President Obama and congressional leaders are scheduled to meet at the White House tomorrow to, once again, negotiate the package that should accompany a debt ceiling-hike. (Goodness knows, Obama didn't have the time today, as he had to campaign - er, I mean - host his 'historic' Twitter town hall, during which he implicitly included himself among "young people" and helped to fuel their hatred of The Man.) I'm not feeling overly-optimistic that we'll reach a deal by day 800 of Democrats not passing a budget (that's this Friday, by the way), but hopefully, extraneous issues will start falling by the wayside as we head into the eleventh hour. Hopefully.
House Majority Leader Cantor had this to say about the anticipated negotiations:
"If the president wants to talk loopholes, we'll be glad to talk loopholes," said House Majority Leader Eric Cantor, R-Va. Cantor added that any revenues raised from closing such loopholes "should be coupled with offsetting tax cuts somewhere else."
Cantor's comments reflected important, if nuanced, flexibility for Republicans. His earlier position was that closing loopholes should wait for a comprehensive effort to reform the tax code.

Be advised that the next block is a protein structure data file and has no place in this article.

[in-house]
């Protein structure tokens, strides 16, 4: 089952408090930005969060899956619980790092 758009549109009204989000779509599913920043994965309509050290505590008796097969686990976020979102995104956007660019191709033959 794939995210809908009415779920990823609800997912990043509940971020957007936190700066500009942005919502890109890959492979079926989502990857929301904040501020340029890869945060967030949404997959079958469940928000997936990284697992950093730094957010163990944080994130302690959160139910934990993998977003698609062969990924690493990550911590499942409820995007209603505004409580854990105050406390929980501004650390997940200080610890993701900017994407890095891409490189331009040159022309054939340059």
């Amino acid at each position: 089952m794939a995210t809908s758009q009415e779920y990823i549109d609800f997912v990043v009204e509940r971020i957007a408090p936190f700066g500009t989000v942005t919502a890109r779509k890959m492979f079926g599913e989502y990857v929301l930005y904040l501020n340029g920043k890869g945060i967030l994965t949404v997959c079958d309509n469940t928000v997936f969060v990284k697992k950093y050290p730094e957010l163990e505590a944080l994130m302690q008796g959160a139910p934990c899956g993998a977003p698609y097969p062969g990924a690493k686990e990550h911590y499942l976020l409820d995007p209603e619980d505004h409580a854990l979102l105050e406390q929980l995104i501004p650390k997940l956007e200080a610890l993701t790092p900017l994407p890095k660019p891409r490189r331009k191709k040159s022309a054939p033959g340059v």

Cantor declined to specify what tax cuts should be financed by any new loophole-related revenues, but he declined to rule out using them to pay for renewing expiring tax cuts like a popular credit for new research and development that's popular with businesses.
Also, the Republicans are looking to target the Environmental Protection Agency as a part of their proposed budget-slashing. (I get the feeling that HuffPo thinks this is a cause for some concern, which it is - if you don't like jobs or a propserous economy.) From The Hill:
A fiscal 2012 spending bill unveiled Wednesday by House Republican appropriators includes a policy rider that would prevent the Environmental Protection Agency (EPA) from regulating greenhouse gas emissions from power plants and refineries for one year.
It is the latest effort by the House GOP to delay the agency’s climate regulations, which Republicans and some Democrats argue will impose huge costs on the economy.
“The bill reins in out-of-control regulation and provides the certainty that our economy needs to make a strong recovery,” said Rep. Mike Simpson (R-Idaho), chairman of the House Appropriations Committee’s Interior, Environment and Related Agencies panel.